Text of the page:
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Education is the key to a sustainable future

Think global, act local

Some people think that they cannot make an impact on their own, but this German-wide educational initiative underlines the power of the individual. The Weltfairsteher project illustrates that small changes can deliver results and contribute to the energy transition. The project seeks to engage pupils in science-based challenges: Weltfairsteher breaks down complex topics to easily accessible content that encourages the young to develop their own creative solutions for more sustainable living.

The initiative, started by 15 motivated students, PhD candidates and early-career professionals from a range of backgrounds, takes inspiration from Nelson Mandela’s belief that "education is the most powerful tool that you can use to change the world".

Interactive learning

The project is organised into more than 60 challenges in 6 categories: Climate Change, Energy & Mobility, Nutrition, Production & Consumption, Social Responsibility, and Water & Resources. The challenges are free of charge and easily accessible through the project website. Pupils of all grades and throughout Germany develop creative solutions to tackle the challenges, such as measuring the energy consumption of electronic appliances.

In the ‘Carbon footprint’ challenge, for example, students calculate their individual carbon footprint based on their daily-life habits and find out how they can reduce their impact. This empowers them to make science-backed decisions to minimise their CO2 footprint while reflecting critically on other aspects, such as the social responsibility of sustainability. After completing a number of challenges, classes receive prizes such as fair-trade chocolate or Oxfam vouchers, which are designed to stimulate even more engagement and reflection.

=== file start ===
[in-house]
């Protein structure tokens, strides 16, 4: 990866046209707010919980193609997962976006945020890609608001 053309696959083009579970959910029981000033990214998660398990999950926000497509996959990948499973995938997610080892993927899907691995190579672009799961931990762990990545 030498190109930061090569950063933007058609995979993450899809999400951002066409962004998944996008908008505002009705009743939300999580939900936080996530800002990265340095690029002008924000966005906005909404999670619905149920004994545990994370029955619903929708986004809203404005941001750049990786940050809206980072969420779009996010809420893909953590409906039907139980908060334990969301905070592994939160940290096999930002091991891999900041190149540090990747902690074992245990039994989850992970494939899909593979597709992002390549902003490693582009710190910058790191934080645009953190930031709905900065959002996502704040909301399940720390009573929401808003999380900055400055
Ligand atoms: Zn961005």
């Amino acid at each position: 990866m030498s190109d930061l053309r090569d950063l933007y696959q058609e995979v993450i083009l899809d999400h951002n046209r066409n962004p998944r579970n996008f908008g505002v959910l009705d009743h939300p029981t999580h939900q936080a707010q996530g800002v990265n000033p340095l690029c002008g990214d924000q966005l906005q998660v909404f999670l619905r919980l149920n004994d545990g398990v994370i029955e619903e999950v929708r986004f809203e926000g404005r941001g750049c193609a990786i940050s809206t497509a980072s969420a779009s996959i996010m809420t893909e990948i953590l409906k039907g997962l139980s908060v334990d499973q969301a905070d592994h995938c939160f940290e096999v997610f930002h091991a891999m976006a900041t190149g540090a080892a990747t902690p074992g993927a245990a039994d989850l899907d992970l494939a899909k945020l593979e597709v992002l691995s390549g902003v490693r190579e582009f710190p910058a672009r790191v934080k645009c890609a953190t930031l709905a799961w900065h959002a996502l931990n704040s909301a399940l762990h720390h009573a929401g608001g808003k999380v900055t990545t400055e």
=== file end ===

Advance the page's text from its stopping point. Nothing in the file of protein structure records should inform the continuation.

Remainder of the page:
“An important element of the energy transition is awareness that individuals can drive change,” says Maximilian Held, founder of the Weltfairsteher project and currently a PhD candidate at ETH Zurich.  If each of the 1,800 participating pupils were to reduce their energy consumption per year by 20% for example, this would result in a total reduction of more than 400 MWh of electricity every year – enough to power dozens of homes, and not taking into consideration that pupils act as multipliers among their families and friends. Reducing energy use does not only save money, it also helps to reduce the amount of pollution emitted from non-renewable sources of energy. 

Empowering teachers, creating tomorrow’s leaders

Weltfairsteher also empowers teachers to teach sustainability topics in a playful, interactive manner. The challenges, that can be downloaded free of charge from the project’s website, come along with didactic materials that combine the latest scientific insights with interactive teaching concepts. Teachers are not required to create new teaching material, and the challenges are designed to fit into existing curricula. The project also offers workshops for teachers and students to train them on how to introduce sustainability into the curriculum.

Weltfairsteher is working steadily on the integration of its challenges into the German federal government’s ‘Curriculum Framework: Education for Sustainable Development’ initiative, a contribution to UNESCO’s Global Action Programme ‘Education for Sustainable Development’. This broad strategy aims to encourage the mainstreaming of sustainable development in school curricula, and is targeted at senior education executives.

Since September 2019, the project has been receiving financial support from the German Federal Ministry of Economic Cooperation & Development. “Our aim is to fully integrate the project into the German curriculum and make sustainability a core part of education,” says Held. He continues: “Our second long-term vision is to go beyond the borders of Germany. We could collaborate with projects abroad, or establish online teaching in English for all European countries.” Through engaging young people with thought-provoking challenges, Weltfairsteher is encouraging the next generation to think about sustainable solutions for themselves.